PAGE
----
Saying that this small country can feed the world sounds very impressive, but when the crops are only for profit, you wonder what you’re buying. Subjectively, most people who live in the Netherlands and who are either not of Dutch origin or have lived abroad wonder very often on social media and at parties why Dutch-grown tomatoes and cucumbers taste like water. Google ‘Wasserbombe’ and find out what Germans think of these red-coloured ‘water bombs’.
“A country [like the Netherlands] can become an agricultural powerhouse without having a rich food culture, but the focus on price, efficiency, and practicality has undermined how the Dutch both consume and produce their food”, says Pinar Coskun of Erasmus University of Rotterdam, also echoed by Leo Marcelis, Professor of horticulture at Wageningen University, according to Yes Magazine.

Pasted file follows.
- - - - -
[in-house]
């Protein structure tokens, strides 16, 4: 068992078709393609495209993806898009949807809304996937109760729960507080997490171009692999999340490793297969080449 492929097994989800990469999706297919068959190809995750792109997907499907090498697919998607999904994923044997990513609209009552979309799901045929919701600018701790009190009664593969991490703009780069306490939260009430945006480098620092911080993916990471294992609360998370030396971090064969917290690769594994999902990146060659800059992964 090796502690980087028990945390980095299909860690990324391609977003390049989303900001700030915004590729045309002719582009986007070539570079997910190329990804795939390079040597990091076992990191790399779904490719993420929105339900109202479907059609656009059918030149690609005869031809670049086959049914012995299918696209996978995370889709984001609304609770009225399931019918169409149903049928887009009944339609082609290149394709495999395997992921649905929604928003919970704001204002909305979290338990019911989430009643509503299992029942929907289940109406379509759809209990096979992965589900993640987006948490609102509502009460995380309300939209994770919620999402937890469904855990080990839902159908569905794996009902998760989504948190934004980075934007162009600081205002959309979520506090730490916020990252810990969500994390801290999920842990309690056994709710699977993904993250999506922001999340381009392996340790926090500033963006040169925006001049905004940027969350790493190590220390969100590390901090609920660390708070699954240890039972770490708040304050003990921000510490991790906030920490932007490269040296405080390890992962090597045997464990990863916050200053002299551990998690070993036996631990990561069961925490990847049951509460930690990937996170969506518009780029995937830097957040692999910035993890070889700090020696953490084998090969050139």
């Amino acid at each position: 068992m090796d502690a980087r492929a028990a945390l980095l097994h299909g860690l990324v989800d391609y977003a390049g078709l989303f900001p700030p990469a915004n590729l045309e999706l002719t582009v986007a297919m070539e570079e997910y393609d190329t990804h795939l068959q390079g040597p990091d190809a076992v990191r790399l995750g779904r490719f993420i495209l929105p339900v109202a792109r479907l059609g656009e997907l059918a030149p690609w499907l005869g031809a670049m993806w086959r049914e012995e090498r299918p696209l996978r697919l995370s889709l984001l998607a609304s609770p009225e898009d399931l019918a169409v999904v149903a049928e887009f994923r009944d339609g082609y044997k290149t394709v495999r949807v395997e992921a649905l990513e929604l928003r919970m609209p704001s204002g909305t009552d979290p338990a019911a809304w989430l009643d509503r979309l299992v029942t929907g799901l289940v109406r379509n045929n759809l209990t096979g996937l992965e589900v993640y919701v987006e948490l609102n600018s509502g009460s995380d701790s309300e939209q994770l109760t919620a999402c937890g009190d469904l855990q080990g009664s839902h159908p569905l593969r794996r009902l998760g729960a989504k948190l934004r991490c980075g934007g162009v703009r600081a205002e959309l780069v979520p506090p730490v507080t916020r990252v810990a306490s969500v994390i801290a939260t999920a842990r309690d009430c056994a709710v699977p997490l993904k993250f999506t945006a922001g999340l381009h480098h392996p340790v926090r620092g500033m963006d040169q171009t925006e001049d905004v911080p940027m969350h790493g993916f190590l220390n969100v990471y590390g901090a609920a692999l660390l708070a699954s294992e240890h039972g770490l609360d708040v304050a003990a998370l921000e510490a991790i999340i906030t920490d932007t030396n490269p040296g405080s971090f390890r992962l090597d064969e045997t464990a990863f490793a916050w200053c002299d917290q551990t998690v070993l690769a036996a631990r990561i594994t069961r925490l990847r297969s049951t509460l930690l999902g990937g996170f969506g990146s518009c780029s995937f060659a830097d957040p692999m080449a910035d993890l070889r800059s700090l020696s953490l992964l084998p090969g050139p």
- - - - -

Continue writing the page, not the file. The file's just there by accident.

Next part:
In September 2016, National Geographic sung the praises of Dutch agriculture, with no discussion at all on taste, purely on output, saying that “more than half the nation’s land area is used for agriculture and horticulture.” Sure, if it’s just about feeding people like in a sci-fi series, sure. But if you want some sort of quality, that’s the not the point. To be fair, that’s possibly the case in many countries around the world.
There was also the onion-shallot war between the Netherlands and France. The Netherlands produce cheap shallots by replanting shallot bulbs and harvesting mechanically, while the French plant seeds and harvest manually. The Dutch shallots are cheaper, that’s for sure.